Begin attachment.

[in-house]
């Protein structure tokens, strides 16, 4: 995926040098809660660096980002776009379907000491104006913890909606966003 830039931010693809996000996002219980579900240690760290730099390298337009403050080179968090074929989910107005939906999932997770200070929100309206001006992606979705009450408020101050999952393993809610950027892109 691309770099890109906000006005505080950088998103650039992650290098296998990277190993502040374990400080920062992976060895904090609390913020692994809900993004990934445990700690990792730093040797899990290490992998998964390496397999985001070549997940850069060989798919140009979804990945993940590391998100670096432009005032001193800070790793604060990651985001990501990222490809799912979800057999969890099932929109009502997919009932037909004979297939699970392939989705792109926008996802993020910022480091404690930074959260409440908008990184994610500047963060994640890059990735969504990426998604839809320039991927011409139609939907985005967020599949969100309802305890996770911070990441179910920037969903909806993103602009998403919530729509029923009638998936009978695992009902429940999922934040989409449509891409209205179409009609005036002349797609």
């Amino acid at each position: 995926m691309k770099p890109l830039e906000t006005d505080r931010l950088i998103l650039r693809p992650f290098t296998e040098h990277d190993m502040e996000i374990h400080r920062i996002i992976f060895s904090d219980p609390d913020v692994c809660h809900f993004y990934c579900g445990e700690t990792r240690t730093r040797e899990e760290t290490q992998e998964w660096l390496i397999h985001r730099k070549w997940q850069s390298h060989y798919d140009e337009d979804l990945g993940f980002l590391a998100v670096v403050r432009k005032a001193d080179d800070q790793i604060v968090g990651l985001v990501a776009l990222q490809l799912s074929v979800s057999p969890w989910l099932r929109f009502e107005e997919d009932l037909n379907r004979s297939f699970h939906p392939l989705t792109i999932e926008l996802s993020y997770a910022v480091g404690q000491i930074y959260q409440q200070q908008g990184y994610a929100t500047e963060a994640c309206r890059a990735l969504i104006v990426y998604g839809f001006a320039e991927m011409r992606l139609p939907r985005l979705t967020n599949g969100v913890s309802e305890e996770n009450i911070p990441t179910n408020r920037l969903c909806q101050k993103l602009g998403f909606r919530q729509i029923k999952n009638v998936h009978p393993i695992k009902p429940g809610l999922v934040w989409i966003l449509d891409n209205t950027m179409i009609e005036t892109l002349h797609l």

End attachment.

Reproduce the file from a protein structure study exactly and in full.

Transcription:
[in-house]
């Protein structure tokens, strides 16, 4: 995926040098809660660096980002776009379907000491104006913890909606966003 830039931010693809996000996002219980579900240690760290730099390298337009403050080179968090074929989910107005939906999932997770200070929100309206001006992606979705009450408020101050999952393993809610950027892109 691309770099890109906000006005505080950088998103650039992650290098296998990277190993502040374990400080920062992976060895904090609390913020692994809900993004990934445990700690990792730093040797899990290490992998998964390496397999985001070549997940850069060989798919140009979804990945993940590391998100670096432009005032001193800070790793604060990651985001990501990222490809799912979800057999969890099932929109009502997919009932037909004979297939699970392939989705792109926008996802993020910022480091404690930074959260409440908008990184994610500047963060994640890059990735969504990426998604839809320039991927011409139609939907985005967020599949969100309802305890996770911070990441179910920037969903909806993103602009998403919530729509029923009638998936009978695992009902429940999922934040989409449509891409209205179409009609005036002349797609």
């Amino acid at each position: 995926m691309k770099p890109l830039e906000t006005d505080r931010l950088i998103l650039r693809p992650f290098t296998e040098h990277d190993m502040e996000i374990h400080r920062i996002i992976f060895s904090d219980p609390d913020v692994c809660h809900f993004y990934c579900g445990e700690t990792r240690t730093r040797e899990e760290t290490q992998e998964w660096l390496i397999h985001r730099k070549w997940q850069s390298h060989y798919d140009e337009d979804l990945g993940f980002l590391a998100v670096v403050r432009k005032a001193d080179d800070q790793i604060v968090g990651l985001v990501a776009l990222q490809l799912s074929v979800s057999p969890w989910l099932r929109f009502e107005e997919d009932l037909n379907r004979s297939f699970h939906p392939l989705t792109i999932e926008l996802s993020y997770a910022v480091g404690q000491i930074y959260q409440q200070q908008g990184y994610a929100t500047e963060a994640c309206r890059a990735l969504i104006v990426y998604g839809f001006a320039e991927m011409r992606l139609p939907r985005l979705t967020n599949g969100v913890s309802e305890e996770n009450i911070p990441t179910n408020r920037l969903c909806q101050k993103l602009g998403f909606r919530q729509i029923k999952n009638v998936h009978p393993i695992k009902p429940g809610l999922v934040w989409i966003l449509d891409n209205t950027m179409i009609e005036t892109l002349h797609l």